Having a baby soon? Congrats! Now you can begin the 18-year process of saving for college (not to mention the even more costly option of paying for their upbringing.) Luckily for you, the New York Times has a simple formula that makes the saving process as painless as possible, requiring only small sacrifices (over a long period of time). They dub the approach “20-20-20” and it goes like this:
Take the current average cost of attending four years at a public university: roughly $60,000. Save $20,000 before your child begins college by putting aside $50 a month starting at birth and assuming a 6 percent annual return. Then, pay $20,000 out of current income while the student is in college. Finally, have your child take out $20,000 in federal student loans over four years. The $200 monthly payments afterward are not a horrible burden for people in their 20s to bear, and they’ll be debt free once the 10-year payback period is over.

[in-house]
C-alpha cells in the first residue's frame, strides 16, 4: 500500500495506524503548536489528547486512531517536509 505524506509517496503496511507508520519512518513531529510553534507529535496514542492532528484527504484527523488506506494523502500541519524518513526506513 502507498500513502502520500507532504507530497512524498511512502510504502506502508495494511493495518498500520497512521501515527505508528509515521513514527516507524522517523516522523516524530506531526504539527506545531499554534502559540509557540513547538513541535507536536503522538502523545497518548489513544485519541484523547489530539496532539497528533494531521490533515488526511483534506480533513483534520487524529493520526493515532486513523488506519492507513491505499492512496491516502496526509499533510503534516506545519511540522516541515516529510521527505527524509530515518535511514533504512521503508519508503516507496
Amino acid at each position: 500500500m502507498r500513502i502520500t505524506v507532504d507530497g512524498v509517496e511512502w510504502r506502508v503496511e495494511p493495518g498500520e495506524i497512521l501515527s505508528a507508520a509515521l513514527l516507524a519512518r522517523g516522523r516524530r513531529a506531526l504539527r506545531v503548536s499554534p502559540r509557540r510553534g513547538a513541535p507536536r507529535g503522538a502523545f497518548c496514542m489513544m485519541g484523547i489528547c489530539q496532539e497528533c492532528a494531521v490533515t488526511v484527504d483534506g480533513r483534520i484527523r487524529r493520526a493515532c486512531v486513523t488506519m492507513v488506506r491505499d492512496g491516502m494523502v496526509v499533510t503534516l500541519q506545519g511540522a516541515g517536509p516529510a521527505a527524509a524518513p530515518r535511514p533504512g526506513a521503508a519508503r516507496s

This seems like a reasonable and workable approach, though maybe they should have called it “1/3-1/3-1/3” for the three equal shares you hope to use to pay the total cost.
And for those of you that don’t like one of the thirds (or haven’t yet saved anything and are close to college than 18 years), you can “simply” eliminate or reduce that third by putting more into the other two options.
18 Years in the Making [New York Times]